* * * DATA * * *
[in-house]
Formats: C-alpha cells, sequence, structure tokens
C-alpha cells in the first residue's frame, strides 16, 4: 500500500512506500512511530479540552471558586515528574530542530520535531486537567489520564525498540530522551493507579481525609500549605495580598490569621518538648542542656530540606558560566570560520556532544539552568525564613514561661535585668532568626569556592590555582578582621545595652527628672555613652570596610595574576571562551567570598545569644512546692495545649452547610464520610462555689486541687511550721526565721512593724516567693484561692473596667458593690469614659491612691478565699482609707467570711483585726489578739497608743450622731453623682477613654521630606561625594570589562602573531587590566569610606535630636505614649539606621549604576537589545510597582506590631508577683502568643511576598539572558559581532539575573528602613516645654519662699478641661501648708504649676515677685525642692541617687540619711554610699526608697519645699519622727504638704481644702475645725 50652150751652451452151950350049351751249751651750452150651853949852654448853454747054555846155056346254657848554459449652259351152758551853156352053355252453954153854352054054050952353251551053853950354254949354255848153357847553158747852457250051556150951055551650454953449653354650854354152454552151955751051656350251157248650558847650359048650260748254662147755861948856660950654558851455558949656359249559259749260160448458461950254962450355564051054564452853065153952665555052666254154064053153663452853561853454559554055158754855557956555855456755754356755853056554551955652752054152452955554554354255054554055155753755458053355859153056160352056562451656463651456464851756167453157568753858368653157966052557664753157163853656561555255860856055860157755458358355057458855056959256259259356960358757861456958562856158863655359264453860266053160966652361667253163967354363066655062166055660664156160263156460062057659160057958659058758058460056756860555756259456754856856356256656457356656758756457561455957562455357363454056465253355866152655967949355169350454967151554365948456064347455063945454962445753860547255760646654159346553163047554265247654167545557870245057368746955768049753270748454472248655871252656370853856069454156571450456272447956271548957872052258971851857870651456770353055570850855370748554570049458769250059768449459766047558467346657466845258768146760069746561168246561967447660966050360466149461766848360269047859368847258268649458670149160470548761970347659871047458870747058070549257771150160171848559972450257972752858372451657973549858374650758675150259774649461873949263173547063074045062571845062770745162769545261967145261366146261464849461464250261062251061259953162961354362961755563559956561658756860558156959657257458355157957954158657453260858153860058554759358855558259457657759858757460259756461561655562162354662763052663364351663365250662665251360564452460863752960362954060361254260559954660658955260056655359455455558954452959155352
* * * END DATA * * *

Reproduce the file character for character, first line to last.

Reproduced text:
[in-house]
Formats: C-alpha cells, sequence, structure tokens
C-alpha cells in the first residue's frame, strides 16, 4: 500500500512506500512511530479540552471558586515528574530542530520535531486537567489520564525498540530522551493507579481525609500549605495580598490569621518538648542542656530540606558560566570560520556532544539552568525564613514561661535585668532568626569556592590555582578582621545595652527628672555613652570596610595574576571562551567570598545569644512546692495545649452547610464520610462555689486541687511550721526565721512593724516567693484561692473596667458593690469614659491612691478565699482609707467570711483585726489578739497608743450622731453623682477613654521630606561625594570589562602573531587590566569610606535630636505614649539606621549604576537589545510597582506590631508577683502568643511576598539572558559581532539575573528602613516645654519662699478641661501648708504649676515677685525642692541617687540619711554610699526608697519645699519622727504638704481644702475645725 50652150751652451452151950350049351751249751651750452150651853949852654448853454747054555846155056346254657848554459449652259351152758551853156352053355252453954153854352054054050952353251551053853950354254949354255848153357847553158747852457250051556150951055551650454953449653354650854354152454552151955751051656350251157248650558847650359048650260748254662147755861948856660950654558851455558949656359249559259749260160448458461950254962450355564051054564452853065153952665555052666254154064053153663452853561853454559554055158754855557956555855456755754356755853056554551955652752054152452955554554354255054554055155753755458053355859153056160352056562451656463651456464851756167453157568753858368653157966052557664753157163853656561555255860856055860157755458358355057458855056959256259259356960358757861456958562856158863655359264453860266053160966652361667253163967354363066655062166055660664156160263156460062057659160057958659058758058460056756860555756259456754856856356256656457356656758756457561455957562455357363454056465253355866152655967949355169350454967151554365948456064347455063945454962445753860547255760646654159346553163047554265247654167545557870245057368746955768049753270748454472248655871252656370853856069454156571450456272447956271548957872052258971851857870651456770353055570850855370748554570049458769250059768449459766047558467346657466845258768146760069746561168246561967447660966050360466149461766848360269047859368847258268649458670149160470548761970347659871047458870747058070549257771150160171848559972450257972752858372451657973549858374650758675150259774649461873949263173547063074045062571845062770745162769545261967145261366146261464849461464250261062251061259953162961354362961755563559956561658756860558156959657257458355157957954158657453260858153860058554759358855558259457657759858757460259756461561655562162354662763052663364351663365250662665251360564452460863752960362954060361254260559954660658955260056655359455455558954452959155352